Fantasy’s Reality: DraftKings & FanDuel, Their Dominance, and its Legality

The thrill of fantasy sports is extraordinary.  It’s potent, overpowering nature is addicting all season long.  Each Sunday, millions of football fans, young and old, heighten their interest in each game by setting their lineups, going so far as to root for their team’s kickers if not their special teams.  Team “owners” test team loyalty against fantasy team loyalty, and over the years, it has become an ever-present part of football fandom.

However, just imagine all of that season-long excitement compressed into one day.  The thrill is compounded and people are willing to do almost anything to win.  That’s where daily fantasy sports companies can get you and hit you hard.  Normally, you have an early season draft and keep the same team throughout the year with which you can trade and add/drop players to improve week to week.  Companies like FanDuel and DraftKings have found a different route that lends itself well to the everyday fan without the season long commitment of normal fantasy football, especially with an added bonus.  Each week, fans pick a team of players, with a limit on the amount of elite players you can pick in order to balance the playing field.  They then pay a certain fee depending on the total pot they want to win a part of with the success of their team.  As it is probably evident already, this business model has many similarities with something like the Powerball and the rest of the lottery/gambling industry that has historically been highly regulated.  Each of these daily fantasy sports companies’ commercials rave about the large payouts they give out, while behind the scenes, they take advantage of a caveat in laws meant to regulate gambling, calling their game “skill-based” in order to allow for the widespread distribution of fees and prizes.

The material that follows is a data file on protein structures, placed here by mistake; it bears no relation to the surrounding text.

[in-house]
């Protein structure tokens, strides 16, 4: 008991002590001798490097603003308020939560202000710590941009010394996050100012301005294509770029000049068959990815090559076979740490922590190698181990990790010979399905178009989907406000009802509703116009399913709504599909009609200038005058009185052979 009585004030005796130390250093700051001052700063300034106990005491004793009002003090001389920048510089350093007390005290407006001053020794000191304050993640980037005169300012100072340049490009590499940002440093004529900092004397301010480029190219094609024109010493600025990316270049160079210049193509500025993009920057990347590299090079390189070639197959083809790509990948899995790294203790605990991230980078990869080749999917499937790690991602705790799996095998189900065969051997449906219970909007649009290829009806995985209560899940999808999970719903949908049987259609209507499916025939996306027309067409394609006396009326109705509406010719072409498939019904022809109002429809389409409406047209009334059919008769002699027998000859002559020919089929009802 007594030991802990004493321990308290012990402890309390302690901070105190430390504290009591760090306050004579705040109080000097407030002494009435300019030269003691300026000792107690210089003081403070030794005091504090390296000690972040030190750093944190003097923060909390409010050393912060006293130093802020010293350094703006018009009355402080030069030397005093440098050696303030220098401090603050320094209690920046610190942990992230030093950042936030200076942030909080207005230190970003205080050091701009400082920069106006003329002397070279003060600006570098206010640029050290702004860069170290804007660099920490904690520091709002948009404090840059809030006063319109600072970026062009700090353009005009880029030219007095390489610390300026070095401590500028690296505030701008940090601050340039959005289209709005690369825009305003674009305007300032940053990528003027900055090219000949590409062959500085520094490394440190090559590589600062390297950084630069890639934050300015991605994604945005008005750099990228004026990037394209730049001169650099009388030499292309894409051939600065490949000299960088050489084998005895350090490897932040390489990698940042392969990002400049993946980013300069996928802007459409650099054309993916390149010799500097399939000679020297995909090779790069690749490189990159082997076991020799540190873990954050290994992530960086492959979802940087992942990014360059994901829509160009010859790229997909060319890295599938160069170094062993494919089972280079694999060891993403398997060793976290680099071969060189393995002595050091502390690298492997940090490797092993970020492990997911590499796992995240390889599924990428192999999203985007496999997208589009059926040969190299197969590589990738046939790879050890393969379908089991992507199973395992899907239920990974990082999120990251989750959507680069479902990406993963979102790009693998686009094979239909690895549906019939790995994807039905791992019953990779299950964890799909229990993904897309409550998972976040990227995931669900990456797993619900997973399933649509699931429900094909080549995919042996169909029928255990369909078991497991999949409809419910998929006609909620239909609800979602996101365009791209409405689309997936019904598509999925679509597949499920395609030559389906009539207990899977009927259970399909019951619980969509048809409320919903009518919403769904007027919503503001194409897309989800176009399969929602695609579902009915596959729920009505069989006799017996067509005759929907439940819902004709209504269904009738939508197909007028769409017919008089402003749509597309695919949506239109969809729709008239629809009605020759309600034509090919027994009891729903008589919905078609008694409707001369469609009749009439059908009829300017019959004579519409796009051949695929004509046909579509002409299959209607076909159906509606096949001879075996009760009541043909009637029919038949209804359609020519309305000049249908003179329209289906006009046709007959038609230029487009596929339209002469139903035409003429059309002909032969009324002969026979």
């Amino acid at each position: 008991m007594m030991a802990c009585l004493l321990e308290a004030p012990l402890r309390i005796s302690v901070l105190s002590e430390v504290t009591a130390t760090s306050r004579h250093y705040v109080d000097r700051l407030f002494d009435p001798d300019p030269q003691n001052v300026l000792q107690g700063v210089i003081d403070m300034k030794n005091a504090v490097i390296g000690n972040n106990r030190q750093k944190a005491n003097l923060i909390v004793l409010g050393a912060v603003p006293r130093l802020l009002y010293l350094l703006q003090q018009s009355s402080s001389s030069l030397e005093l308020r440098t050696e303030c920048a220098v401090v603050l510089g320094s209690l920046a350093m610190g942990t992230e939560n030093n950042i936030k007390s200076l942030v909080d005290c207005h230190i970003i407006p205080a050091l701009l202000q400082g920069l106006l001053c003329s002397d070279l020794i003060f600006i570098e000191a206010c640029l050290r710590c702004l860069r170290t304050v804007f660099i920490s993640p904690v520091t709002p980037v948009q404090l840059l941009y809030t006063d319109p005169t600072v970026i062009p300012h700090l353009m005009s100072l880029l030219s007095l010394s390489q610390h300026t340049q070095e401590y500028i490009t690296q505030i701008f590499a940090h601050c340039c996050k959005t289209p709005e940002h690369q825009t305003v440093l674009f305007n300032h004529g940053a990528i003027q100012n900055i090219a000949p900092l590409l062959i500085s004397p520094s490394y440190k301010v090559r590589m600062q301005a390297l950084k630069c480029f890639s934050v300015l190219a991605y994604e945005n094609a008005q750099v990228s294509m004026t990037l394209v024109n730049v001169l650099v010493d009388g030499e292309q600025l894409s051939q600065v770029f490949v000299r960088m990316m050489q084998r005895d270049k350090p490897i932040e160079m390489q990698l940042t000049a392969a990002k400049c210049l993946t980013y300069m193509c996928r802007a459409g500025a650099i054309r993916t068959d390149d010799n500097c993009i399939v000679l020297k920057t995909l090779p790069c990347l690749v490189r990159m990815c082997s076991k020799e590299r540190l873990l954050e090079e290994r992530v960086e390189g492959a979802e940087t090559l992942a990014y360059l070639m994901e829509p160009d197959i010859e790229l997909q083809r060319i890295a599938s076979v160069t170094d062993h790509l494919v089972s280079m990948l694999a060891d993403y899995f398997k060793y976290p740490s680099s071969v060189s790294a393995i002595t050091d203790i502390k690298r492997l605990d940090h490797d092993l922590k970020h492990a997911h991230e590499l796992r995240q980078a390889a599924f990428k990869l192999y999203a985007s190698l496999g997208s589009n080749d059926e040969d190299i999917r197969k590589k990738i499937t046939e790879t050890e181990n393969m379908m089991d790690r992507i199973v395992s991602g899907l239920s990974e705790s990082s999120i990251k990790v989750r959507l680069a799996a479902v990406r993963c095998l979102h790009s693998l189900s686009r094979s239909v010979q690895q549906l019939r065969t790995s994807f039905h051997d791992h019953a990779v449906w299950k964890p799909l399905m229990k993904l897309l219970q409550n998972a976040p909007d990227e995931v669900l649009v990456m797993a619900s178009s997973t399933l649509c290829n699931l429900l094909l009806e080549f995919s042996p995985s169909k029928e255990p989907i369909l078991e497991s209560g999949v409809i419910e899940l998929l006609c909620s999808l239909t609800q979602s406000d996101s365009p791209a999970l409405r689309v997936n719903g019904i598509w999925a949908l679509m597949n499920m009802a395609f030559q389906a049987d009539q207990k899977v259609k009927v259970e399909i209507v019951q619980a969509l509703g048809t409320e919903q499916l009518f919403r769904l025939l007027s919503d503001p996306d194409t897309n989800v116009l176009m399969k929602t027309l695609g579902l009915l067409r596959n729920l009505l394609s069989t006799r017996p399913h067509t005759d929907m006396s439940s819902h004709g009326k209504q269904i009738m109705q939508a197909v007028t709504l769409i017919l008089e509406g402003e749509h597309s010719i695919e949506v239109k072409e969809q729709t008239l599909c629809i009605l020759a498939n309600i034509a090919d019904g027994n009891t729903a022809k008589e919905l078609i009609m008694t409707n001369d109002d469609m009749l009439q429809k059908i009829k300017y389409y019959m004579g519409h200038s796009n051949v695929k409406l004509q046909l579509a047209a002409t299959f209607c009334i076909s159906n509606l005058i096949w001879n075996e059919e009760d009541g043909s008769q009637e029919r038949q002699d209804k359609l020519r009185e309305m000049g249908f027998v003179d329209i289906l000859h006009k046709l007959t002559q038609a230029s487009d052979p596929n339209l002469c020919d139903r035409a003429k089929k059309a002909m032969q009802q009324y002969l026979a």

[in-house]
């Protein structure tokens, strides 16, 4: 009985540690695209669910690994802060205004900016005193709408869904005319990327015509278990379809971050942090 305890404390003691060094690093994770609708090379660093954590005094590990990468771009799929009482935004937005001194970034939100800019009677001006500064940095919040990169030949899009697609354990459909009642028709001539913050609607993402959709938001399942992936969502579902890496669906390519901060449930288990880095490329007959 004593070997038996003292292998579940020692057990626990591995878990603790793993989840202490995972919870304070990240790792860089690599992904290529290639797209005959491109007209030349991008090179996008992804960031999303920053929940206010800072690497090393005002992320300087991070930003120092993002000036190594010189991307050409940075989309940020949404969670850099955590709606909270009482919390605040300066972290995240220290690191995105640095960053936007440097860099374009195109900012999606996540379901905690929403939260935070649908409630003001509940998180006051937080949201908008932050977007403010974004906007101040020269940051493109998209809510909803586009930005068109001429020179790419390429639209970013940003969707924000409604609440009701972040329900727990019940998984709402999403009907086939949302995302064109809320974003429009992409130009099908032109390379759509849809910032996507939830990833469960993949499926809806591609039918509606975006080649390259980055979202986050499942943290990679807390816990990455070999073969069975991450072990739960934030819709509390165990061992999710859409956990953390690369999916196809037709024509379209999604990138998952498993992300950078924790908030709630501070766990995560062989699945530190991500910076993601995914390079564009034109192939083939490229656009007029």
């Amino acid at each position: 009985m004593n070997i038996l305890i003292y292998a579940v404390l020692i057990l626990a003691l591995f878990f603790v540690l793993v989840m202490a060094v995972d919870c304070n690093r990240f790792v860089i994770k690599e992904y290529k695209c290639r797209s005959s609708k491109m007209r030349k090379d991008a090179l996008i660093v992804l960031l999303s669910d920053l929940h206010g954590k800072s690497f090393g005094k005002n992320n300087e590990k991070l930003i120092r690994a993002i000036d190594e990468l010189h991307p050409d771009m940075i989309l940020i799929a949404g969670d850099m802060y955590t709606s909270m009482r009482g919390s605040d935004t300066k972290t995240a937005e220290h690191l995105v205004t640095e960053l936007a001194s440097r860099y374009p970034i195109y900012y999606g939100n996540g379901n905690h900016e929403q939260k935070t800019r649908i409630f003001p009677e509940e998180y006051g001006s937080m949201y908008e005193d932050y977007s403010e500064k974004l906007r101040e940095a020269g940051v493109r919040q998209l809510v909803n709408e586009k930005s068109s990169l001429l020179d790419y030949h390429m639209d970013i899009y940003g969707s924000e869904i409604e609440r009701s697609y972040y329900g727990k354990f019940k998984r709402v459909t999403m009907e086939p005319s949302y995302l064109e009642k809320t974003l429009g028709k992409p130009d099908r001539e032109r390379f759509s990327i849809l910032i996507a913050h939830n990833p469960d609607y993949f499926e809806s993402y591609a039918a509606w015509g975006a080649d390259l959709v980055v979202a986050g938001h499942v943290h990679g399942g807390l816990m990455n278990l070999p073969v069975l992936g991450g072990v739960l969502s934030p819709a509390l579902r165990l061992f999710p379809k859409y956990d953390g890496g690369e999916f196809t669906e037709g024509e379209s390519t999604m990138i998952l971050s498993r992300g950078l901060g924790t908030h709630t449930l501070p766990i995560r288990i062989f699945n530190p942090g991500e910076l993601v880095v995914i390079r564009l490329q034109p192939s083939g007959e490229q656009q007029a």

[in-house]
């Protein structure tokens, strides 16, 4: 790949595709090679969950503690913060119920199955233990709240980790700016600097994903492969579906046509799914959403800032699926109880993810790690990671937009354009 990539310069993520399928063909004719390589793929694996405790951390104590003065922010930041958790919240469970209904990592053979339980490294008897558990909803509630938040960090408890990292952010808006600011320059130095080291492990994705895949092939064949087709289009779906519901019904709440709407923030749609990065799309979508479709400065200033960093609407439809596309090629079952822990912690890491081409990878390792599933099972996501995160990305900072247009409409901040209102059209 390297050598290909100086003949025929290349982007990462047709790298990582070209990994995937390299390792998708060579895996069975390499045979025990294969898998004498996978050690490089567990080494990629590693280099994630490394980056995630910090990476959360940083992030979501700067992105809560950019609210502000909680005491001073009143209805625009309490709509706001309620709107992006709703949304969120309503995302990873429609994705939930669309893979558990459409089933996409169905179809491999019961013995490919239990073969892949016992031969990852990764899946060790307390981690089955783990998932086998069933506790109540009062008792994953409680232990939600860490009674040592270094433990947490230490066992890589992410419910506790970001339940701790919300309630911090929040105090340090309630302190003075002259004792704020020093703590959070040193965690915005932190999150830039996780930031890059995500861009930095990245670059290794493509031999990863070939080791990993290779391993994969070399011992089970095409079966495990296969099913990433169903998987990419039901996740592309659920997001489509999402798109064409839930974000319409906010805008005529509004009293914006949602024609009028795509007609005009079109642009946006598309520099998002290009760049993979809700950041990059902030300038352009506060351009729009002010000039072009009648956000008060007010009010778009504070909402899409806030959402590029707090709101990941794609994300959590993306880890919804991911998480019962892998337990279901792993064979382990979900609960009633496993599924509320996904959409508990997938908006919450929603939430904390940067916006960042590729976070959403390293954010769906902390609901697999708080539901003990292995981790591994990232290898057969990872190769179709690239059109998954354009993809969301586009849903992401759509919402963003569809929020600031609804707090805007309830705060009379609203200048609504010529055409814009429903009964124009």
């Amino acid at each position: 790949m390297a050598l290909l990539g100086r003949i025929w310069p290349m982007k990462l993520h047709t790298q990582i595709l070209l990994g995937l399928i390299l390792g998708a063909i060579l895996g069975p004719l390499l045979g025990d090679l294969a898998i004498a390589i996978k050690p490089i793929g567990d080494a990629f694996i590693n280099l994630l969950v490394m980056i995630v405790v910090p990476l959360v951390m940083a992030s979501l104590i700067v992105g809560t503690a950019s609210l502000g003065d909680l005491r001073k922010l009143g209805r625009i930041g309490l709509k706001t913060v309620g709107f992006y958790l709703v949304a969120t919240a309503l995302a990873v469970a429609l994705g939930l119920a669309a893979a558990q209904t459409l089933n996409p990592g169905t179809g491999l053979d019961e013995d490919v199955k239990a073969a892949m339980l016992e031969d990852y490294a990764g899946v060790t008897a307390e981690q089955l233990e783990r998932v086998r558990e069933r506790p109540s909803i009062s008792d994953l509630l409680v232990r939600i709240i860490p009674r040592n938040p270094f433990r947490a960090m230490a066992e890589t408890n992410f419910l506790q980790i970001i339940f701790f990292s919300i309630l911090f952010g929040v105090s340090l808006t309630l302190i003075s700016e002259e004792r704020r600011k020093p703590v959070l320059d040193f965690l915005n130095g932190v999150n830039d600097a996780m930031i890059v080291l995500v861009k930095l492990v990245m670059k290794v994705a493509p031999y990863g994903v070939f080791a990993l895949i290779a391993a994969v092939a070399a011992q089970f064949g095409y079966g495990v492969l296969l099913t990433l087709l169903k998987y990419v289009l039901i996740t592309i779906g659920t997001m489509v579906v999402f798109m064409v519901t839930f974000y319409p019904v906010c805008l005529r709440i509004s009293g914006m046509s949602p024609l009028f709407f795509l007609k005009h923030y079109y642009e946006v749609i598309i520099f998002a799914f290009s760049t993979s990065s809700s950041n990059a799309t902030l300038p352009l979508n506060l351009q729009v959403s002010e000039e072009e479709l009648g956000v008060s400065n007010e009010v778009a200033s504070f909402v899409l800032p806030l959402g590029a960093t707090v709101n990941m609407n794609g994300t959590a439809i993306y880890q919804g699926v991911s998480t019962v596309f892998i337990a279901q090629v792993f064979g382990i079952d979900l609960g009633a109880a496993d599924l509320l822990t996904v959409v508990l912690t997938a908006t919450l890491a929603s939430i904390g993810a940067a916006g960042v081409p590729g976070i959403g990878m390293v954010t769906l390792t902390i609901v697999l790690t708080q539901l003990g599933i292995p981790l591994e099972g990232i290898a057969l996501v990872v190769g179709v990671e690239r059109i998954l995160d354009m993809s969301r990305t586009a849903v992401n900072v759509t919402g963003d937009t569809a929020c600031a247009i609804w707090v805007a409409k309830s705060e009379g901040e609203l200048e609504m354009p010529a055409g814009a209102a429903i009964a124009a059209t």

The FBI investigation of the business model of FanDuel, founded in 2009, and DraftKings, founded in 2012, will most likely come with a lot of backlash.  The reason these companies can claim such large payouts is because of the millions of players each week.

I spoke with a fellow student who has had his own mixed experience with FanDuel.  The student told me that after making a profit in the first few weeks of the NFL season on the site, he continued to enter weekly contest with his made profits betting on his previous luck.  However, he has since lost more money than he has made, and he feels as though he has been manipulated by the website’s schemes.

This is a story that is all too common in the world of daily fantasy sports.  These sites use overblown incentives to draw unsuspecting sports fans into the fold of their addictive business model, finding a loophole and exploiting it.

Listen, FanDuel and DraftKings, it’s gambling and it’s illegal.  As Sancho Panza says in The Man of La Mancha:  “Whether the rock hits the pitcher or the pitcher hits the rock, it’s generally bad for the pitcher.”  

You can act like the American public loves your business model or you’re connecting prospective players with your dubious advertising campaign, but either way, most fans on your site are losing money, and that’s not fantasy, that’s reality.


— Porter Bowman, School News Editor

Posted by on October 29, 2015. Filed under School News. You can follow any responses to this entry through the RSS 2.0. You can leave a response or trackback to this entry

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